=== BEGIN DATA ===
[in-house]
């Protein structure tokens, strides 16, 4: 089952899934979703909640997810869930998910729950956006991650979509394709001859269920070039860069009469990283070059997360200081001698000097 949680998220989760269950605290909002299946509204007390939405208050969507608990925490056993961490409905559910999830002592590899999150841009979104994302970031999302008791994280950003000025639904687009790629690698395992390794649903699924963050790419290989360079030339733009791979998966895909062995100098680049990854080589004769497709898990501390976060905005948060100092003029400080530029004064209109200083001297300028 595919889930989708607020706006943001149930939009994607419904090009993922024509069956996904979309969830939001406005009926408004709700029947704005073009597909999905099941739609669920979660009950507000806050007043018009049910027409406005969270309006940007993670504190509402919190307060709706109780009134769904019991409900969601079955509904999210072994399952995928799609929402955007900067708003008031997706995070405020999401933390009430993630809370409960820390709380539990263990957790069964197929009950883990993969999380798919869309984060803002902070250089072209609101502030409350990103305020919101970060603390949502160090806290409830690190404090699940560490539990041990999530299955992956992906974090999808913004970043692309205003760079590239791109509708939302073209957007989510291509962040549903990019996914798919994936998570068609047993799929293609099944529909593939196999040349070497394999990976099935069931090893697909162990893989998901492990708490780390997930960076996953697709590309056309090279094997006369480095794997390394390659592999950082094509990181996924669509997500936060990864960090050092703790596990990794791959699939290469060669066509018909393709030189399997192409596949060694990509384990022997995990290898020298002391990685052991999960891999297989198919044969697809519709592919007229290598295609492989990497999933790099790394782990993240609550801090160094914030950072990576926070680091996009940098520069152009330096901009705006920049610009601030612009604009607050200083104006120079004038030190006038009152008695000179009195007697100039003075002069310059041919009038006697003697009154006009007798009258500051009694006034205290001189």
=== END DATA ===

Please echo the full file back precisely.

[in-house]
């Protein structure tokens, strides 16, 4: 089952899934979703909640997810869930998910729950956006991650979509394709001859269920070039860069009469990283070059997360200081001698000097 949680998220989760269950605290909002299946509204007390939405208050969507608990925490056993961490409905559910999830002592590899999150841009979104994302970031999302008791994280950003000025639904687009790629690698395992390794649903699924963050790419290989360079030339733009791979998966895909062995100098680049990854080589004769497709898990501390976060905005948060100092003029400080530029004064209109200083001297300028 595919889930989708607020706006943001149930939009994607419904090009993922024509069956996904979309969830939001406005009926408004709700029947704005073009597909999905099941739609669920979660009950507000806050007043018009049910027409406005969270309006940007993670504190509402919190307060709706109780009134769904019991409900969601079955509904999210072994399952995928799609929402955007900067708003008031997706995070405020999401933390009430993630809370409960820390709380539990263990957790069964197929009950883990993969999380798919869309984060803002902070250089072209609101502030409350990103305020919101970060603390949502160090806290409830690190404090699940560490539990041990999530299955992956992906974090999808913004970043692309205003760079590239791109509708939302073209957007989510291509962040549903990019996914798919994936998570068609047993799929293609099944529909593939196999040349070497394999990976099935069931090893697909162990893989998901492990708490780390997930960076996953697709590309056309090279094997006369480095794997390394390659592999950082094509990181996924669509997500936060990864960090050092703790596990990794791959699939290469060669066509018909393709030189399997192409596949060694990509384990022997995990290898020298002391990685052991999960891999297989198919044969697809519709592919007229290598295609492989990497999933790099790394782990993240609550801090160094914030950072990576926070680091996009940098520069152009330096901009705006920049610009601030612009604009607050200083104006120079004038030190006038009152008695000179009195007697100039003075002069310059041919009038006697003697009154006009007798009258500051009694006034205290001189």